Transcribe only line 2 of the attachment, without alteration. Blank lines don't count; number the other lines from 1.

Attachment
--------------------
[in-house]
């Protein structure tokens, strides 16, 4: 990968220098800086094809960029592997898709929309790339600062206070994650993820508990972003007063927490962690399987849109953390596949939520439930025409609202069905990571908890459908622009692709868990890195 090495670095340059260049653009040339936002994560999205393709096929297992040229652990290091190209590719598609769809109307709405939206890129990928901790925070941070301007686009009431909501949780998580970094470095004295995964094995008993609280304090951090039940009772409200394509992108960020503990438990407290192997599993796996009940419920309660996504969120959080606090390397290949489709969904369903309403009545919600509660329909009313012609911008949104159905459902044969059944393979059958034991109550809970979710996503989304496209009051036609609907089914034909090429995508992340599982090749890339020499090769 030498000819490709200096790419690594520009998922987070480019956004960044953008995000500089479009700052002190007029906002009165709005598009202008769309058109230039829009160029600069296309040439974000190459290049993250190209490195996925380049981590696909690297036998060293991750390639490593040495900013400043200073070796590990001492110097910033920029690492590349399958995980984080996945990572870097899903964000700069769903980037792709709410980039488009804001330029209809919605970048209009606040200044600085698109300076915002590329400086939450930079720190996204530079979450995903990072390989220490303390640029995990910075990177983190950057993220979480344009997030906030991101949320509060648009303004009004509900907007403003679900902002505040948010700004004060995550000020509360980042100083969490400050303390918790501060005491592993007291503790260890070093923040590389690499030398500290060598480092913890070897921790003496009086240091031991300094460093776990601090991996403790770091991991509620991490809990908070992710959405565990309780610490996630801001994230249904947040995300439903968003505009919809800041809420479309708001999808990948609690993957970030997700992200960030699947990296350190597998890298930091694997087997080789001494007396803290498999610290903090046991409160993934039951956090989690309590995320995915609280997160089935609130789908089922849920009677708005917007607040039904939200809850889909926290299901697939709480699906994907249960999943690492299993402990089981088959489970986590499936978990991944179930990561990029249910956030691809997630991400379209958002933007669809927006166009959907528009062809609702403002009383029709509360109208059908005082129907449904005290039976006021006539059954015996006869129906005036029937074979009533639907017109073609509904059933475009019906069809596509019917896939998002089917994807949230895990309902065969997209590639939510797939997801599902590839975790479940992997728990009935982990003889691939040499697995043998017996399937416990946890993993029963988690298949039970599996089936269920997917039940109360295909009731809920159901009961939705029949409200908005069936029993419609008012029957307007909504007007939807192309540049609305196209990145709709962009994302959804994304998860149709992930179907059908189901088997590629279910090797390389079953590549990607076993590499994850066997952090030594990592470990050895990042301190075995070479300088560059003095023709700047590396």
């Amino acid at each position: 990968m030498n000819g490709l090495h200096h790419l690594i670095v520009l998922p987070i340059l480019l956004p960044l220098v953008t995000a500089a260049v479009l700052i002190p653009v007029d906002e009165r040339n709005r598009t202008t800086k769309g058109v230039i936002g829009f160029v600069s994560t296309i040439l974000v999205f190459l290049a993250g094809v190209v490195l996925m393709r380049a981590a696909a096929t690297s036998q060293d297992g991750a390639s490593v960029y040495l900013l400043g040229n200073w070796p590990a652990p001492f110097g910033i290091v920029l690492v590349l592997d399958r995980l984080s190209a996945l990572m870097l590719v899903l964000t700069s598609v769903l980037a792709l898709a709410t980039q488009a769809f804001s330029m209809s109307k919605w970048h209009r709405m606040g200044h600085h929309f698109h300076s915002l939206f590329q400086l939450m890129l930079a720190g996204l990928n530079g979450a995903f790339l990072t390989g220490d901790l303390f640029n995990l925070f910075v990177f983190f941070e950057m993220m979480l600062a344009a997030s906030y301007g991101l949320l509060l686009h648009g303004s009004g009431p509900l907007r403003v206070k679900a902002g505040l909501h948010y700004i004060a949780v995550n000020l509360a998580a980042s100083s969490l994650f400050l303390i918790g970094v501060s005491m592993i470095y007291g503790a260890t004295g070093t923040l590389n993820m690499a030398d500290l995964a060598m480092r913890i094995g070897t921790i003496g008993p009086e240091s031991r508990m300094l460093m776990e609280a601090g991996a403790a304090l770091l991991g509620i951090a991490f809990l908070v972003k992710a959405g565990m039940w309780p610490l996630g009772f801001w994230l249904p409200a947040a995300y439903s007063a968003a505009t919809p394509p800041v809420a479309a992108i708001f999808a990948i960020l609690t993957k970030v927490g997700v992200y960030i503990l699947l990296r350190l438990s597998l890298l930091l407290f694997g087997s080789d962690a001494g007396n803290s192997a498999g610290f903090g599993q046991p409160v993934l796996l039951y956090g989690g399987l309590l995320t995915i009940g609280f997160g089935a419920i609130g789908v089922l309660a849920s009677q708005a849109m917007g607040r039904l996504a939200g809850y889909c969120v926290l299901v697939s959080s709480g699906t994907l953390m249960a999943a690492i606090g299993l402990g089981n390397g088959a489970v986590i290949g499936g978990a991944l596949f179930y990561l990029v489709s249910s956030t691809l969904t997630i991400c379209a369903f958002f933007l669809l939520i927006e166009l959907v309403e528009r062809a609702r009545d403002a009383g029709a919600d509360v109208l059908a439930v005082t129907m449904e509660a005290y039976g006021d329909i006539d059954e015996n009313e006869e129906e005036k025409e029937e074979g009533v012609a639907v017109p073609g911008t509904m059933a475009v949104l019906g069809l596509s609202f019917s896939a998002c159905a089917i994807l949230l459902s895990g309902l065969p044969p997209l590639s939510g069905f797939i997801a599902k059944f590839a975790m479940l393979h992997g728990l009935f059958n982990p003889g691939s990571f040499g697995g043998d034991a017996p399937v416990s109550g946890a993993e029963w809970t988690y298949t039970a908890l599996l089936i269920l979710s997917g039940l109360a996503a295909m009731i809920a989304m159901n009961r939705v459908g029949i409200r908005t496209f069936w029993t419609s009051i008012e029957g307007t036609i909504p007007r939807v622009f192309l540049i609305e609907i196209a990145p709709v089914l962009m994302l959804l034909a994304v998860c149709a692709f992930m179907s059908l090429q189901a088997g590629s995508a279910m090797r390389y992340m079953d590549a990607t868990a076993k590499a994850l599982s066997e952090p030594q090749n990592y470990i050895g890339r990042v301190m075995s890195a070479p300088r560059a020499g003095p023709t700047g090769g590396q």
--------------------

């Protein structure tokens, strides 16, 4: 990968220098800086094809960029592997898709929309790339600062206070994650993820508990972003007063927490962690399987849109953390596949939520439930025409609202069905990571908890459908622009692709868990890195 090495670095340059260049653009040339936002994560999205393709096929297992040229652990290091190209590719598609769809109307709405939206890129990928901790925070941070301007686009009431909501949780998580970094470095004295995964094995008993609280304090951090039940009772409200394509992108960020503990438990407290192997599993796996009940419920309660996504969120959080606090390397290949489709969904369903309403009545919600509660329909009313012609911008949104159905459902044969059944393979059958034991109550809970979710996503989304496209009051036609609907089914034909090429995508992340599982090749890339020499090769 030498000819490709200096790419690594520009998922987070480019956004960044953008995000500089479009700052002190007029906002009165709005598009202008769309058109230039829009160029600069296309040439974000190459290049993250190209490195996925380049981590696909690297036998060293991750390639490593040495900013400043200073070796590990001492110097910033920029690492590349399958995980984080996945990572870097899903964000700069769903980037792709709410980039488009804001330029209809919605970048209009606040200044600085698109300076915002590329400086939450930079720190996204530079979450995903990072390989220490303390640029995990910075990177983190950057993220979480344009997030906030991101949320509060648009303004009004509900907007403003679900902002505040948010700004004060995550000020509360980042100083969490400050303390918790501060005491592993007291503790260890070093923040590389690499030398500290060598480092913890070897921790003496009086240091031991300094460093776990601090991996403790770091991991509620991490809990908070992710959405565990309780610490996630801001994230249904947040995300439903968003505009919809800041809420479309708001999808990948609690993957970030997700992200960030699947990296350190597998890298930091694997087997080789001494007396803290498999610290903090046991409160993934039951956090989690309590995320995915609280997160089935609130789908089922849920009677708005917007607040039904939200809850889909926290299901697939709480699906994907249960999943690492299993402990089981088959489970986590499936978990991944179930990561990029249910956030691809997630991400379209958002933007669809927006166009959907528009062809609702403002009383029709509360109208059908005082129907449904005290039976006021006539059954015996006869129906005036029937074979009533639907017109073609509904059933475009019906069809596509019917896939998002089917994807949230895990309902065969997209590639939510797939997801599902590839975790479940992997728990009935982990003889691939040499697995043998017996399937416990946890993993029963988690298949039970599996089936269920997917039940109360295909009731809920159901009961939705029949409200908005069936029993419609008012029957307007909504007007939807192309540049609305196209990145709709962009994302959804994304998860149709992930179907059908189901088997590629279910090797390389079953590549990607076993590499994850066997952090030594990592470990050895990042301190075995070479300088560059003095023709700047590396």